So really I think the problem is that we need to make all levels of local government more democratic with contested elections that are proportional and fair and then let them set what ever tax they want and face the consequences from the electorate. It would help if the tax was a fairer system than the grossly unfair council tax too.

But until that Liberal nirvana happens is this proposal a good idea? Well I can see the good intentions but  I am unsure.

Friday, 3 September 2010

Investing to fail?

At the meeting of Northumberland County Council on Wednesday, we reflected on the County Councils investment last year of £250,000 to help Northumbrian Foods in Amble get a management buy out. At the time councillors knew it was a risky decision and I know many of us thought there was more chance it would not go well than the chance it would be a successful investment.

But we did it anyway, because 200 jobs in a vulnerable town were at stake. It may be that some of the money is reclaimed as the administrators are talking about selling the business but even if it now closes and we knew that this would happen a year ago, I think many councillors may have been tempted to lend them the money anyway. For 200 people and their families they have had an extra year of employment, which at about £1,000 a job is less than what unemployment benefits would have cost.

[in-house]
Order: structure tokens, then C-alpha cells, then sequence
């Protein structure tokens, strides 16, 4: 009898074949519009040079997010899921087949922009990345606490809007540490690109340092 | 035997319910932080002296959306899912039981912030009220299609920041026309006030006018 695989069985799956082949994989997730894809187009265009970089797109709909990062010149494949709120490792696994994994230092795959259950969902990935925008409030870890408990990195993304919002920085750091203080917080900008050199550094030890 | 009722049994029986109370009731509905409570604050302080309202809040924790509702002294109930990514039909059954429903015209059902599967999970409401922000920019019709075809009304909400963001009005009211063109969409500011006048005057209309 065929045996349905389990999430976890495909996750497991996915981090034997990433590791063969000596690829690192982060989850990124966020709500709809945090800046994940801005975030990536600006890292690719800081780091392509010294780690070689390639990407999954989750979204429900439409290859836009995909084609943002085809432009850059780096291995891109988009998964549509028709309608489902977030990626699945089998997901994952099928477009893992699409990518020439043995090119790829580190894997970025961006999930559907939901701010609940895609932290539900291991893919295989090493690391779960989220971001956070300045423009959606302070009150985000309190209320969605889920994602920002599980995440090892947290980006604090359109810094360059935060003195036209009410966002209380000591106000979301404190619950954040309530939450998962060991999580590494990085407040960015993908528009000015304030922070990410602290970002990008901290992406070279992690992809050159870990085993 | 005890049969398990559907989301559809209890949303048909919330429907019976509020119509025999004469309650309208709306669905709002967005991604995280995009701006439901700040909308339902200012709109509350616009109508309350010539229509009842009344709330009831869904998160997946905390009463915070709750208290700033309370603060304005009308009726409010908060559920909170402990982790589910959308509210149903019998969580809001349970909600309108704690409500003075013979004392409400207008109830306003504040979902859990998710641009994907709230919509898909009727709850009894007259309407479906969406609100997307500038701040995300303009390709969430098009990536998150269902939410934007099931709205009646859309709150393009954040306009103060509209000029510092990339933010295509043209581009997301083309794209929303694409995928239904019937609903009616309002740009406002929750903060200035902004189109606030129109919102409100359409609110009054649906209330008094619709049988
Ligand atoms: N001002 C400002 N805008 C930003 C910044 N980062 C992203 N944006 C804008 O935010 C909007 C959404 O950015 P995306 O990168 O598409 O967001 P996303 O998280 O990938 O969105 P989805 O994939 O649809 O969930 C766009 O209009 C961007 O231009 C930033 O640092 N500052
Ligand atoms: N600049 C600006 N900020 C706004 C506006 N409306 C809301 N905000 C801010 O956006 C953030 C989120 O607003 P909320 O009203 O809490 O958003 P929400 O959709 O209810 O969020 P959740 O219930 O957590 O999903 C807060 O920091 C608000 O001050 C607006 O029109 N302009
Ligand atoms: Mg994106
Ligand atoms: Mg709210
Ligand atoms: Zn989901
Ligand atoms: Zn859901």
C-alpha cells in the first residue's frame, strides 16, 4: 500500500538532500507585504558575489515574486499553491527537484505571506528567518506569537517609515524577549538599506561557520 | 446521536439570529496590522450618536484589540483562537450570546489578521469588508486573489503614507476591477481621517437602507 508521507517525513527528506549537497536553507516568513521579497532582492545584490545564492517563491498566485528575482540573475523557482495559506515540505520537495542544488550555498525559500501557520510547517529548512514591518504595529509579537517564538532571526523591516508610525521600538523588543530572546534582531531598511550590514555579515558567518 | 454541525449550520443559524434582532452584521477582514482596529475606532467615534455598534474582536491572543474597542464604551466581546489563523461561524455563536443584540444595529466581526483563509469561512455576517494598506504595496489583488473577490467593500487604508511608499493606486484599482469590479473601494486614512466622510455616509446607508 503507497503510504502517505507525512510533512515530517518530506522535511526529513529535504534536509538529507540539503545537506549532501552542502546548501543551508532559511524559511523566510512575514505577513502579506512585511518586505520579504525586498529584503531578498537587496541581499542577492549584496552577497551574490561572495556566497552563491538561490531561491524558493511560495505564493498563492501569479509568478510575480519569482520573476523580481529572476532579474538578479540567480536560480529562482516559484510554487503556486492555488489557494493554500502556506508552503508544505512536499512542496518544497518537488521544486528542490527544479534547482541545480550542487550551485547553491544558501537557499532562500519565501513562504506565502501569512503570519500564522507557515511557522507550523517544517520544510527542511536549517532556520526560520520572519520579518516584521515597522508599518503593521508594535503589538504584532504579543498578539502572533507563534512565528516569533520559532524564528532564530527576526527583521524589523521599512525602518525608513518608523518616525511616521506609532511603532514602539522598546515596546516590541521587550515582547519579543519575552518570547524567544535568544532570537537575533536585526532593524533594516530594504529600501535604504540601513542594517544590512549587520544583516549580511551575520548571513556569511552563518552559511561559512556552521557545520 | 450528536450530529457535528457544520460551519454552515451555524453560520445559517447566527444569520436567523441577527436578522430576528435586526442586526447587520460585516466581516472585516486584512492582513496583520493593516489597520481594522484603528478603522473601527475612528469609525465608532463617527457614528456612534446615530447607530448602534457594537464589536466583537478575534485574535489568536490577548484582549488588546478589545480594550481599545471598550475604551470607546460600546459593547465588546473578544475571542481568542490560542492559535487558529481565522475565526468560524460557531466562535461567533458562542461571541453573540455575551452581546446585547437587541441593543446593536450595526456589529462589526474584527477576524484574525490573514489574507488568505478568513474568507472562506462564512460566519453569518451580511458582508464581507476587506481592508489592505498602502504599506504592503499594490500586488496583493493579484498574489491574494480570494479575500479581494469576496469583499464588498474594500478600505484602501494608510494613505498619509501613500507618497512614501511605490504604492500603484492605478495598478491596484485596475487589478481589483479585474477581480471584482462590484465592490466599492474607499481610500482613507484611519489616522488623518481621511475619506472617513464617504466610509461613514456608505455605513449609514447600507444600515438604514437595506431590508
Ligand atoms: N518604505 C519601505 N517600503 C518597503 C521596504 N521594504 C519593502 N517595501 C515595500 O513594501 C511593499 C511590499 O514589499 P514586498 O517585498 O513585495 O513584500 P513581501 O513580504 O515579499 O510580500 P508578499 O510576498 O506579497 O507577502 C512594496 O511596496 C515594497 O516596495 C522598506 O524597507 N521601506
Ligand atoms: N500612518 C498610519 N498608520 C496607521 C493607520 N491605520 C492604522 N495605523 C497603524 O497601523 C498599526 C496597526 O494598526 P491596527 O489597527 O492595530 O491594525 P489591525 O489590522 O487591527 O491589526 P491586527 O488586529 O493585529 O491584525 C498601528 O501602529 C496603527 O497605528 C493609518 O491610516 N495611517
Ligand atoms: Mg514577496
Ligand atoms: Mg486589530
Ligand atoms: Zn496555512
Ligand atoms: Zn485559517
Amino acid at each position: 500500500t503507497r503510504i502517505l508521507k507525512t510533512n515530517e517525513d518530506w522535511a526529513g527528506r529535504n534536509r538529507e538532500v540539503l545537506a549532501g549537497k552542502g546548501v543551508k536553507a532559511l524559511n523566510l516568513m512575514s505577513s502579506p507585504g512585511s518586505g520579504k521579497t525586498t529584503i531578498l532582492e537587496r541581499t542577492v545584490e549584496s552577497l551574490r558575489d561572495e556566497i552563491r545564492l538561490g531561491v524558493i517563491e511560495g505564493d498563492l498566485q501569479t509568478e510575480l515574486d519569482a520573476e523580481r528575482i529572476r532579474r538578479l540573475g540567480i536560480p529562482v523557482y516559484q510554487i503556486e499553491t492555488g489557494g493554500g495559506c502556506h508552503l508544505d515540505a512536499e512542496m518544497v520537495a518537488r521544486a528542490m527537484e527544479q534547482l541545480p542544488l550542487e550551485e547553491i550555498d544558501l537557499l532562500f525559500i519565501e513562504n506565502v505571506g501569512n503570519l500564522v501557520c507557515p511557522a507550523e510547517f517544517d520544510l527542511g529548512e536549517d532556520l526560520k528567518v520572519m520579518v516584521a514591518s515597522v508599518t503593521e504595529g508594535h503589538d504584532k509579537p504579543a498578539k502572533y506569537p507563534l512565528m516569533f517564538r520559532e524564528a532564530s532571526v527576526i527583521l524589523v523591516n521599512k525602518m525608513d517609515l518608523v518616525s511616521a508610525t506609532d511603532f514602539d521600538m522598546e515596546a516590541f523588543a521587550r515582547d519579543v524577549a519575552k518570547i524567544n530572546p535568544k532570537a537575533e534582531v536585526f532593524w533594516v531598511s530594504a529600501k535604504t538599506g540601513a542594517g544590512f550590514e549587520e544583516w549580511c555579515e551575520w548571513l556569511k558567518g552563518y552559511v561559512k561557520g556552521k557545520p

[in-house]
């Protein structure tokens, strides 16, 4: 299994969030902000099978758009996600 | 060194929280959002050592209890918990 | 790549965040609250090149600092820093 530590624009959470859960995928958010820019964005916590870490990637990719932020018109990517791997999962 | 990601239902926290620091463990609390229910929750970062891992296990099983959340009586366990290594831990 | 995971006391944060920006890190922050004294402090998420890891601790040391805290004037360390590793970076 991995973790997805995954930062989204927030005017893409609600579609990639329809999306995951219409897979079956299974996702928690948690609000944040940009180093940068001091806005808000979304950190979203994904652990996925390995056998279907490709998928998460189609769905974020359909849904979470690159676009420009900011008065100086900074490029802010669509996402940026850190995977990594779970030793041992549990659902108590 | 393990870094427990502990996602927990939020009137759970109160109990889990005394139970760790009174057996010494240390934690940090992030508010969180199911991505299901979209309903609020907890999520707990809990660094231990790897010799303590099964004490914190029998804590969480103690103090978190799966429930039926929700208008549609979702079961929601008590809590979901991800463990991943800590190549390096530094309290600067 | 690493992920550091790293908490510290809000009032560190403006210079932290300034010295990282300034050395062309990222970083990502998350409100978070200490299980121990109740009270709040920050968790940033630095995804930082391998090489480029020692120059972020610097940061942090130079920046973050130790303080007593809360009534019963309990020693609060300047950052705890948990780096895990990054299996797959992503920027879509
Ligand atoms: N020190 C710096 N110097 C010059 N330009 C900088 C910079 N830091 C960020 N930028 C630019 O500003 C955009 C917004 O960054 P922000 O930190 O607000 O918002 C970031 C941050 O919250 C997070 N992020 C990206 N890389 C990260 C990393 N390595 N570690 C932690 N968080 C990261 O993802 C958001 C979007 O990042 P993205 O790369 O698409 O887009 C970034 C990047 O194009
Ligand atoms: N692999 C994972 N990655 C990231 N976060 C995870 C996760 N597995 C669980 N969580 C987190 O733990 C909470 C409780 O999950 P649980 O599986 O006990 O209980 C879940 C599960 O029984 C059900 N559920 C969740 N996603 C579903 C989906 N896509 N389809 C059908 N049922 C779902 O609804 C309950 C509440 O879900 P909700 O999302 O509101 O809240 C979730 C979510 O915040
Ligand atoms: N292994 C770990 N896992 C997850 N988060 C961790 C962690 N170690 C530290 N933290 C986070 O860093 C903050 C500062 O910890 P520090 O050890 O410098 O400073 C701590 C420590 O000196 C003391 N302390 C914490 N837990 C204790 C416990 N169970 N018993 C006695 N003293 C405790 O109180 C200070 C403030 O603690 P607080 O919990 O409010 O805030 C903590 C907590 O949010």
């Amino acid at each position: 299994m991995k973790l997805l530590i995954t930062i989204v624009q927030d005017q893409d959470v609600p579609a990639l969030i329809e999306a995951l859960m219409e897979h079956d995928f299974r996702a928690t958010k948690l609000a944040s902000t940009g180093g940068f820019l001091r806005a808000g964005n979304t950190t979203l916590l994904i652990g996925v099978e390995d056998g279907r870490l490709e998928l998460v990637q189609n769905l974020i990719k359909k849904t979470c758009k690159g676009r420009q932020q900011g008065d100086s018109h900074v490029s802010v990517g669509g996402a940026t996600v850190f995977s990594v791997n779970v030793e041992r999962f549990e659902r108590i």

But that causes people like me problems who believe we should let the market work effectively and that state subsidy doesn't really work. Long term, this kind of support is not the way to turn an area around. We need to look to areas like Germany, where long term mentoring of manufacturing has resulted in a much more resilient sector. But I still think the Council made the right decision.

Thursday, 2 September 2010

Is Labour thick or misleading?

Or both? Today I was horrified to read in the Granuaid (http://tinyurl.com/376gqfd) that the coalition government were being condemned from Dennis McShane, former Labour Europe minister, for "opting out" of a EU wide directive on sex trafficking.

Except for when you read the article properly, you will see the UK governments position is much more intelligent. The home office is quoted as saying "The government will review the UK's position once the directive has been agreed, and will continue to work constructively with European partners on matters of mutual interest. By not opting in now but reviewing our position when the directive is agreed, we can choose to benefit from being part of a directive that is helpful but avoid being bound by measures that are against our interests."

So in other words we are using our right to veto UK involvement until we see the directive in full and we then choose to enter into it or not. A sensible thing to do. So in fact the UK hasn't actually opted out. Unfortunately, Labour and the Granuaid  explain this in the text and proclaim it as though the coalition isn't bothered about EU wide sex trafficking. Bad journalism and opportunistic politicking.